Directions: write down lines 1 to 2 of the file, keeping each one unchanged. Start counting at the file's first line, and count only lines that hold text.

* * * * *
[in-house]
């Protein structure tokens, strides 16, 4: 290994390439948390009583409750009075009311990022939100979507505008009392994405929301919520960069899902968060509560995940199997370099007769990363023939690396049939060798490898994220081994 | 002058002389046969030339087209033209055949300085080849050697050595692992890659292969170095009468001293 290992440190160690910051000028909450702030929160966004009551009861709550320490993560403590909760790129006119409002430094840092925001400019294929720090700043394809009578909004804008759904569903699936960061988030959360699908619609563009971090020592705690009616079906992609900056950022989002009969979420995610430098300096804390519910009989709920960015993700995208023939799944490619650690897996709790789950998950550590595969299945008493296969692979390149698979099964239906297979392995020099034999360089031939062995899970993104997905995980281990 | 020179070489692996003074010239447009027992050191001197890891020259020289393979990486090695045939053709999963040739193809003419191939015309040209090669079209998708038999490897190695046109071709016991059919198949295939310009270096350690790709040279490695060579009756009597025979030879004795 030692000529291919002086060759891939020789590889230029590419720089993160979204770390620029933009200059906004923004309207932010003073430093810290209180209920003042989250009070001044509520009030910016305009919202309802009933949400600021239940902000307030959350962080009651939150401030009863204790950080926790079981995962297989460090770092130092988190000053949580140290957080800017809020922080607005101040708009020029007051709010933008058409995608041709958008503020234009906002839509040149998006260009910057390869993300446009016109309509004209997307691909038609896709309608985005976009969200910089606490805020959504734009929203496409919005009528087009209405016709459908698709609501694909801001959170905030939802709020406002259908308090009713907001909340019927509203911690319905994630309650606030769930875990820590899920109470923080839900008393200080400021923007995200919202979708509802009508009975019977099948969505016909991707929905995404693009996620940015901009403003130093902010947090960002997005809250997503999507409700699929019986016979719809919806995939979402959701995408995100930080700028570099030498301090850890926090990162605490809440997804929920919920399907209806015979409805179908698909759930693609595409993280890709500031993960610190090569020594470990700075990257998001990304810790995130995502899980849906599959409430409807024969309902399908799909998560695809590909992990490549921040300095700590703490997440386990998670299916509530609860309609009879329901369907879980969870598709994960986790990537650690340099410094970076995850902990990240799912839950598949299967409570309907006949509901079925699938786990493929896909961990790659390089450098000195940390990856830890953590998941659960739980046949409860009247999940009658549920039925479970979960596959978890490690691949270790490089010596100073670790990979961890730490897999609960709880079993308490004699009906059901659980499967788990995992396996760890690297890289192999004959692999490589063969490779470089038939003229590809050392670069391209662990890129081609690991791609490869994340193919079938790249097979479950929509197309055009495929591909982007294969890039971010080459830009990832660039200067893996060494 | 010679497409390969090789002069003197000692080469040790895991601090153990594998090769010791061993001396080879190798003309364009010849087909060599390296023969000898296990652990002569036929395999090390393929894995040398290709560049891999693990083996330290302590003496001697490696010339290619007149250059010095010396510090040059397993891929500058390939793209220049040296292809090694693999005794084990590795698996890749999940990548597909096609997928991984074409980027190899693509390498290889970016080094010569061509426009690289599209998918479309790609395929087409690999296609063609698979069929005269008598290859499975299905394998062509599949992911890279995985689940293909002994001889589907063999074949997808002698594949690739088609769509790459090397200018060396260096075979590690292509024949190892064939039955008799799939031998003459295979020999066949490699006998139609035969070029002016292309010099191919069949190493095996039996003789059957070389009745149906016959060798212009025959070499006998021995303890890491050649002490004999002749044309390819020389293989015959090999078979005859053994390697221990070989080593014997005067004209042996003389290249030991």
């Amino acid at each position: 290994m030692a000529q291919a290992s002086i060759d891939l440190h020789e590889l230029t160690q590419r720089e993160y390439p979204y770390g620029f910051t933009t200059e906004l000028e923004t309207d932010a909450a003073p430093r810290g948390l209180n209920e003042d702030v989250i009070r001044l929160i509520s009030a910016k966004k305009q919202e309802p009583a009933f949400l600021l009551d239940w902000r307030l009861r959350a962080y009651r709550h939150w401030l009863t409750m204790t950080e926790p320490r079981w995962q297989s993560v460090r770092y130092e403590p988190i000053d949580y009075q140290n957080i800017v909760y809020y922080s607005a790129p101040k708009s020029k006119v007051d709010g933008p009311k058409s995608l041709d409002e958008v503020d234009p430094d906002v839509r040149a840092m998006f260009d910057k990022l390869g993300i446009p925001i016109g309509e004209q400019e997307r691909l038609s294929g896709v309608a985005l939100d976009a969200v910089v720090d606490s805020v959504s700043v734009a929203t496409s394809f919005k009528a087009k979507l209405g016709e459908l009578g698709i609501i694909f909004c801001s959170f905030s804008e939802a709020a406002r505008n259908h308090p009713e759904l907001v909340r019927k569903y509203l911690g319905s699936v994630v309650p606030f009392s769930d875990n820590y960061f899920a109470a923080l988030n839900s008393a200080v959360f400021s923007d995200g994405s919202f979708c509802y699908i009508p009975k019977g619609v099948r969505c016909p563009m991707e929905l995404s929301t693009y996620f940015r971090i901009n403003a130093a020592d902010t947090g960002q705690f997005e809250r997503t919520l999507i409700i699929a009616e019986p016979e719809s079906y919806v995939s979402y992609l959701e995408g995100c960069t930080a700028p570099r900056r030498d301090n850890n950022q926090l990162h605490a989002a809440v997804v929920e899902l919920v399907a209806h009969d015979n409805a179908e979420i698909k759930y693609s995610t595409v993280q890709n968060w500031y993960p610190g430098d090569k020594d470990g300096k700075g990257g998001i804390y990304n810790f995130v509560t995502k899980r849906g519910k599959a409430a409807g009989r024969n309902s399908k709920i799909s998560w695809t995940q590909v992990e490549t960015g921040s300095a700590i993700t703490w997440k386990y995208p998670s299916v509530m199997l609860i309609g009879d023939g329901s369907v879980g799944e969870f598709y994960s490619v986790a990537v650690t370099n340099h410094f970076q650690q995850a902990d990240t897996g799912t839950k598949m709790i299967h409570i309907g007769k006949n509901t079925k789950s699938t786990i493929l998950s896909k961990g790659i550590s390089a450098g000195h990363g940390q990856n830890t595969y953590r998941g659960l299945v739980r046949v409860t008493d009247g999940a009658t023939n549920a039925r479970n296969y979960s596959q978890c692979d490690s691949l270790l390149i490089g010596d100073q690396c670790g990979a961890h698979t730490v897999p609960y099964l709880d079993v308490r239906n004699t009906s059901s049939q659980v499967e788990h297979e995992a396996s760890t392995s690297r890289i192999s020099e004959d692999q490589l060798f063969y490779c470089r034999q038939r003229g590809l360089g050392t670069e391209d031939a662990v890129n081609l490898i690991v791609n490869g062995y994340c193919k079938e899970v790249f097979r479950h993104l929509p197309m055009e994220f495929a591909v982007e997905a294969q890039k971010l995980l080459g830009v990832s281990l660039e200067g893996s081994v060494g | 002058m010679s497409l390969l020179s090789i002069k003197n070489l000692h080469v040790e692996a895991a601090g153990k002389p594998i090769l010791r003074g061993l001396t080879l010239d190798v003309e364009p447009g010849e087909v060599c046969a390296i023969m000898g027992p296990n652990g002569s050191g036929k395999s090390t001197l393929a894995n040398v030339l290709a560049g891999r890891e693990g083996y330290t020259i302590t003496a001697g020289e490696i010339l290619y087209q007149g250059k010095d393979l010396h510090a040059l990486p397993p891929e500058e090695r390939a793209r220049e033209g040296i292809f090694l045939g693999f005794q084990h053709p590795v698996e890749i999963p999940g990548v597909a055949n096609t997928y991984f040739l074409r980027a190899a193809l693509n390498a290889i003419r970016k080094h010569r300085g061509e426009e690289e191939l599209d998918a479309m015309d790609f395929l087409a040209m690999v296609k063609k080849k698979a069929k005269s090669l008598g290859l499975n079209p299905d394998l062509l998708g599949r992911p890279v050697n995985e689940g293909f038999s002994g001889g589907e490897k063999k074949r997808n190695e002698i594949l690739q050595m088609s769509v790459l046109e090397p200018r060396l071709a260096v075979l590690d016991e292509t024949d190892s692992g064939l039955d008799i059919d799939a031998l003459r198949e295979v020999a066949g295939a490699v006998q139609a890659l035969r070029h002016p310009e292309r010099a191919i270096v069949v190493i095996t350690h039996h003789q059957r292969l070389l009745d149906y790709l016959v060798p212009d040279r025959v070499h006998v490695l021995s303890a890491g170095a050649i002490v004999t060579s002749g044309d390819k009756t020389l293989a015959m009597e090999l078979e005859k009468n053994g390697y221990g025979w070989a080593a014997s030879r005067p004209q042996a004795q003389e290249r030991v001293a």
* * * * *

[in-house]
């Protein structure tokens, strides 16, 4: 290994390439948390009583409750009075009311990022939100979507505008009392994405929301919520960069899902968060509560995940199997370099007769990363023939690396049939060798490898994220081994 | 002058002389046969030339087209033209055949300085080849050697050595692992890659292969170095009468001293 290992440190160690910051000028909450702030929160966004009551009861709550320490993560403590909760790129006119409002430094840092925001400019294929720090700043394809009578909004804008759904569903699936960061988030959360699908619609563009971090020592705690009616079906992609900056950022989002009969979420995610430098300096804390519910009989709920960015993700995208023939799944490619650690897996709790789950998950550590595969299945008493296969692979390149698979099964239906297979392995020099034999360089031939062995899970993104997905995980281990 | 020179070489692996003074010239447009027992050191001197890891020259020289393979990486090695045939053709999963040739193809003419191939015309040209090669079209998708038999490897190695046109071709016991059919198949295939310009270096350690790709040279490695060579009756009597025979030879004795 030692000529291919002086060759891939020789590889230029590419720089993160979204770390620029933009200059906004923004309207932010003073430093810290209180209920003042989250009070001044509520009030910016305009919202309802009933949400600021239940902000307030959350962080009651939150401030009863204790950080926790079981995962297989460090770092130092988190000053949580140290957080800017809020922080607005101040708009020029007051709010933008058409995608041709958008503020234009906002839509040149998006260009910057390869993300446009016109309509004209997307691909038609896709309608985005976009969200910089606490805020959504734009929203496409919005009528087009209405016709459908698709609501694909801001959170905030939802709020406002259908308090009713907001909340019927509203911690319905994630309650606030769930875990820590899920109470923080839900008393200080400021923007995200919202979708509802009508009975019977099948969505016909991707929905995404693009996620940015901009403003130093902010947090960002997005809250997503999507409700699929019986016979719809919806995939979402959701995408995100930080700028570099030498301090850890926090990162605490809440997804929920919920399907209806015979409805179908698909759930693609595409993280890709500031993960610190090569020594470990700075990257998001990304810790995130995502899980849906599959409430409807024969309902399908799909998560695809590909992990490549921040300095700590703490997440386990998670299916509530609860309609009879329901369907879980969870598709994960986790990537650690340099410094970076995850902990990240799912839950598949299967409570309907006949509901079925699938786990493929896909961990790659390089450098000195940390990856830890953590998941659960739980046949409860009247999940009658549920039925479970979960596959978890490690691949270790490089010596100073670790990979961890730490897999609960709880079993308490004699009906059901659980499967788990995992396996760890690297890289192999004959692999490589063969490779470089038939003229590809050392670069391209662990890129081609690991791609490869994340193919079938790249097979479950929509197309055009495929591909982007294969890039971010080459830009990832660039200067893996060494 | 010679497409390969090789002069003197000692080469040790895991601090153990594998090769010791061993001396080879190798003309364009010849087909060599390296023969000898296990652990002569036929395999090390393929894995040398290709560049891999693990083996330290302590003496001697490696010339290619007149250059010095010396510090040059397993891929500058390939793209220049040296292809090694693999005794084990590795698996890749999940990548597909096609997928991984074409980027190899693509390498290889970016080094010569061509426009690289599209998918479309790609395929087409690999296609063609698979069929005269008598290859499975299905394998062509599949992911890279995985689940293909002994001889589907063999074949997808002698594949690739088609769509790459090397200018060396260096075979590690292509024949190892064939039955008799799939031998003459295979020999066949490699006998139609035969070029002016292309010099191919069949190493095996039996003789059957070389009745149906016959060798212009025959070499006998021995303890890491050649002490004999002749044309390819020389293989015959090999078979005859053994390697221990070989080593014997005067004209042996003389290249030991």